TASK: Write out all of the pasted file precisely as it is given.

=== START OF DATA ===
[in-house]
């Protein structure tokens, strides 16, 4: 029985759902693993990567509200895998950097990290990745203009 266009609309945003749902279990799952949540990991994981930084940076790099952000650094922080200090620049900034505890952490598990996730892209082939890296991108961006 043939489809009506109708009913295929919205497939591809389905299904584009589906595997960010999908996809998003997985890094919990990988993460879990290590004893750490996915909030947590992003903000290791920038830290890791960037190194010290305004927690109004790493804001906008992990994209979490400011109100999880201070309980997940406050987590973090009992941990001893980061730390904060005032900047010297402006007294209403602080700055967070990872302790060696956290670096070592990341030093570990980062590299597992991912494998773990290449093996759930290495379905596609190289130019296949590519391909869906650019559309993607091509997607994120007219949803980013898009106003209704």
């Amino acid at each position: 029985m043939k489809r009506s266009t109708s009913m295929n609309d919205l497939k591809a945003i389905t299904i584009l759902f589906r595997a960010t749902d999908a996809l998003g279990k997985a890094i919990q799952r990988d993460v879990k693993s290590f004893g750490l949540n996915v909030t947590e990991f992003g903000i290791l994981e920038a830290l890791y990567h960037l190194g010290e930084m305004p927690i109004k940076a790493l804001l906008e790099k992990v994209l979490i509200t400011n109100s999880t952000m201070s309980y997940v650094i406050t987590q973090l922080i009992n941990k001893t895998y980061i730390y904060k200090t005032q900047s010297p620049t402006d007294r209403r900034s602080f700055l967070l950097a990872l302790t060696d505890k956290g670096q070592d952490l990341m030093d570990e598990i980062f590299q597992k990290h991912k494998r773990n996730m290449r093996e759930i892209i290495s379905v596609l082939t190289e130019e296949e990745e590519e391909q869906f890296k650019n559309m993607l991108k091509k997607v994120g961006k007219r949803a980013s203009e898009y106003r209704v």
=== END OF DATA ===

[in-house]
């Protein structure tokens, strides 16, 4: 029985759902693993990567509200895998950097990290990745203009 266009609309945003749902279990799952949540990991994981930084940076790099952000650094922080200090620049900034505890952490598990996730892209082939890296991108961006 043939489809009506109708009913295929919205497939591809389905299904584009589906595997960010999908996809998003997985890094919990990988993460879990290590004893750490996915909030947590992003903000290791920038830290890791960037190194010290305004927690109004790493804001906008992990994209979490400011109100999880201070309980997940406050987590973090009992941990001893980061730390904060005032900047010297402006007294209403602080700055967070990872302790060696956290670096070592990341030093570990980062590299597992991912494998773990290449093996759930290495379905596609190289130019296949590519391909869906650019559309993607091509997607994120007219949803980013898009106003209704």
């Amino acid at each position: 029985m043939k489809r009506s266009t109708s009913m295929n609309d919205l497939k591809a945003i389905t299904i584009l759902f589906r595997a960010t749902d999908a996809l998003g279990k997985a890094i919990q799952r990988d993460v879990k693993s290590f004893g750490l949540n996915v909030t947590e990991f992003g903000i290791l994981e920038a830290l890791y990567h960037l190194g010290e930084m305004p927690i109004k940076a790493l804001l906008e790099k992990v994209l979490i509200t400011n109100s999880t952000m201070s309980y997940v650094i406050t987590q973090l922080i009992n941990k001893t895998y980061i730390y904060k200090t005032q900047s010297p620049t402006d007294r209403r900034s602080f700055l967070l950097a990872l302790t060696d505890k956290g670096q070592d952490l990341m030093d570990e598990i980062f590299q597992k990290h991912k494998r773990n996730m290449r093996e759930i892209i290495s379905v596609l082939t190289e130019e296949e990745e590519e391909q869906f890296k650019n559309m993607l991108k091509k997607v994120g961006k007219r949803a980013s203009e898009y106003r209704v």